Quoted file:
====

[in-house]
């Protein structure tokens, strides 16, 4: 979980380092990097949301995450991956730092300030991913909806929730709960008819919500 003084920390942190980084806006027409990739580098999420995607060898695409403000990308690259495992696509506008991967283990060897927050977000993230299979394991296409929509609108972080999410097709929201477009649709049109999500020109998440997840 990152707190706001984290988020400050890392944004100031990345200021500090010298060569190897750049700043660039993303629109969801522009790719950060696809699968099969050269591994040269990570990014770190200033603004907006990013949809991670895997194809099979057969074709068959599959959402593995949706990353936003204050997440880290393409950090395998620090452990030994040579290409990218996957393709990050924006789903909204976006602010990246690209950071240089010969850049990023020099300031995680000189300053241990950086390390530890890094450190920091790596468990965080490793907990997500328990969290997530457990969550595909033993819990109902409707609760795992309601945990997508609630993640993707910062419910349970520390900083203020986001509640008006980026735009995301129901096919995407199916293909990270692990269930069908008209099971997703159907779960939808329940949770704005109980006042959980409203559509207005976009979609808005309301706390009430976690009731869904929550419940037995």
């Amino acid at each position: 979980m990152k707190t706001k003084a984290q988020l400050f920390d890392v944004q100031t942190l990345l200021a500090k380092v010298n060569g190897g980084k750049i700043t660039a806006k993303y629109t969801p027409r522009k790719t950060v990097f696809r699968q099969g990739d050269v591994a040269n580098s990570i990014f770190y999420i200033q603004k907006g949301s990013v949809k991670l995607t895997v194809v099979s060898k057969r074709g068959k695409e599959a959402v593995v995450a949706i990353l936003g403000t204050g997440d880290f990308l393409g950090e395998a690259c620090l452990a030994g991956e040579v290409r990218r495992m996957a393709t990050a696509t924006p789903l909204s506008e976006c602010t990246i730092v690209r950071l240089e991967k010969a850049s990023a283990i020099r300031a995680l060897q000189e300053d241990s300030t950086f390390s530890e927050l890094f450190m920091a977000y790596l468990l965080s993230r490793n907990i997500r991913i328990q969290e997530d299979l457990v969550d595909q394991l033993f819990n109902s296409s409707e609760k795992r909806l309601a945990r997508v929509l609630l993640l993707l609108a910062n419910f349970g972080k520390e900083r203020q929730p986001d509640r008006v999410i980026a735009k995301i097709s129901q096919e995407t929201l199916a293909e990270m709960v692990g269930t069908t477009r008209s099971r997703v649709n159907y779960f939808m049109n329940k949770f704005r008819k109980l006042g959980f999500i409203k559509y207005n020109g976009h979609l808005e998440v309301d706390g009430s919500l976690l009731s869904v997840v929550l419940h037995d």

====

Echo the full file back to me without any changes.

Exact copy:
[in-house]
């Protein structure tokens, strides 16, 4: 979980380092990097949301995450991956730092300030991913909806929730709960008819919500 003084920390942190980084806006027409990739580098999420995607060898695409403000990308690259495992696509506008991967283990060897927050977000993230299979394991296409929509609108972080999410097709929201477009649709049109999500020109998440997840 990152707190706001984290988020400050890392944004100031990345200021500090010298060569190897750049700043660039993303629109969801522009790719950060696809699968099969050269591994040269990570990014770190200033603004907006990013949809991670895997194809099979057969074709068959599959959402593995949706990353936003204050997440880290393409950090395998620090452990030994040579290409990218996957393709990050924006789903909204976006602010990246690209950071240089010969850049990023020099300031995680000189300053241990950086390390530890890094450190920091790596468990965080490793907990997500328990969290997530457990969550595909033993819990109902409707609760795992309601945990997508609630993640993707910062419910349970520390900083203020986001509640008006980026735009995301129901096919995407199916293909990270692990269930069908008209099971997703159907779960939808329940949770704005109980006042959980409203559509207005976009979609808005309301706390009430976690009731869904929550419940037995």
């Amino acid at each position: 979980m990152k707190t706001k003084a984290q988020l400050f920390d890392v944004q100031t942190l990345l200021a500090k380092v010298n060569g190897g980084k750049i700043t660039a806006k993303y629109t969801p027409r522009k790719t950060v990097f696809r699968q099969g990739d050269v591994a040269n580098s990570i990014f770190y999420i200033q603004k907006g949301s990013v949809k991670l995607t895997v194809v099979s060898k057969r074709g068959k695409e599959a959402v593995v995450a949706i990353l936003g403000t204050g997440d880290f990308l393409g950090e395998a690259c620090l452990a030994g991956e040579v290409r990218r495992m996957a393709t990050a696509t924006p789903l909204s506008e976006c602010t990246i730092v690209r950071l240089e991967k010969a850049s990023a283990i020099r300031a995680l060897q000189e300053d241990s300030t950086f390390s530890e927050l890094f450190m920091a977000y790596l468990l965080s993230r490793n907990i997500r991913i328990q969290e997530d299979l457990v969550d595909q394991l033993f819990n109902s296409s409707e609760k795992r909806l309601a945990r997508v929509l609630l993640l993707l609108a910062n419910f349970g972080k520390e900083r203020q929730p986001d509640r008006v999410i980026a735009k995301i097709s129901q096919e995407t929201l199916a293909e990270m709960v692990g269930t069908t477009r008209s099971r997703v649709n159907y779960f939808m049109n329940k949770f704005r008819k109980l006042g959980f999500i409203k559509y207005n020109g976009h979609l808005e998440v309301d706390g009430s919500l976690l009731s869904v997840v929550l419940h037995d």